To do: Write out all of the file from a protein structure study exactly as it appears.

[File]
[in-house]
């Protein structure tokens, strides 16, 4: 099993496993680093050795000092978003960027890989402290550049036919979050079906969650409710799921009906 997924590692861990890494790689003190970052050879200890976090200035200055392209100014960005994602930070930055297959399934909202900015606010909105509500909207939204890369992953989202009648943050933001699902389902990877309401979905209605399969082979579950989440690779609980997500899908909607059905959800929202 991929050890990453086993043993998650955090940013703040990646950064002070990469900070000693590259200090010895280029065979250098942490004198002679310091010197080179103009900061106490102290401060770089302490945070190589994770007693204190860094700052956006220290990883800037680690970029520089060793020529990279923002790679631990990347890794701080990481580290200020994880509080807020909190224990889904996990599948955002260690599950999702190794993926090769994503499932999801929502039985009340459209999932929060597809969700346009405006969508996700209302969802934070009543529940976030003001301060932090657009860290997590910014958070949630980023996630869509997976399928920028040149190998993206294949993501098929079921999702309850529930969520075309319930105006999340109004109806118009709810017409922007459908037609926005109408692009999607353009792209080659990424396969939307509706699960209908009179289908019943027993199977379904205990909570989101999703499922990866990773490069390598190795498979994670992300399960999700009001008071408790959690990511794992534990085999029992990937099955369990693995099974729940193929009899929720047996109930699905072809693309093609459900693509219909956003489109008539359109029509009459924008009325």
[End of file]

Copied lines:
[in-house]
């Protein structure tokens, strides 16, 4: 099993496993680093050795000092978003960027890989402290550049036919979050079906969650409710799921009906 997924590692861990890494790689003190970052050879200890976090200035200055392209100014960005994602930070930055297959399934909202900015606010909105509500909207939204890369992953989202009648943050933001699902389902990877309401979905209605399969082979579950989440690779609980997500899908909607059905959800929202 991929050890990453086993043993998650955090940013703040990646950064002070990469900070000693590259200090010895280029065979250098942490004198002679310091010197080179103009900061106490102290401060770089302490945070190589994770007693204190860094700052956006220290990883800037680690970029520089060793020529990279923002790679631990990347890794701080990481580290200020994880509080807020909190224990889904996990599948955002260690599950999702190794993926090769994503499932999801929502039985009340459209999932929060597809969700346009405006969508996700209302969802934070009543529940976030003001301060932090657009860290997590910014958070949630980023996630869509997976399928920028040149190998993206294949993501098929079921999702309850529930969520075309319930105006999340109004109806118009709810017409922007459908037609926005109408692009999607353009792209080659990424396969939307509706699960209908009179289908019943027993199977379904205990909570989101999703499922990866990773490069390598190795498979994670992300399960999700009001008071408790959690990511794992534990085999029992990937099955369990693995099974729940193929009899929720047996109930699905072809693309093609459900693509219909956003489109008539359109029509009459924008009325």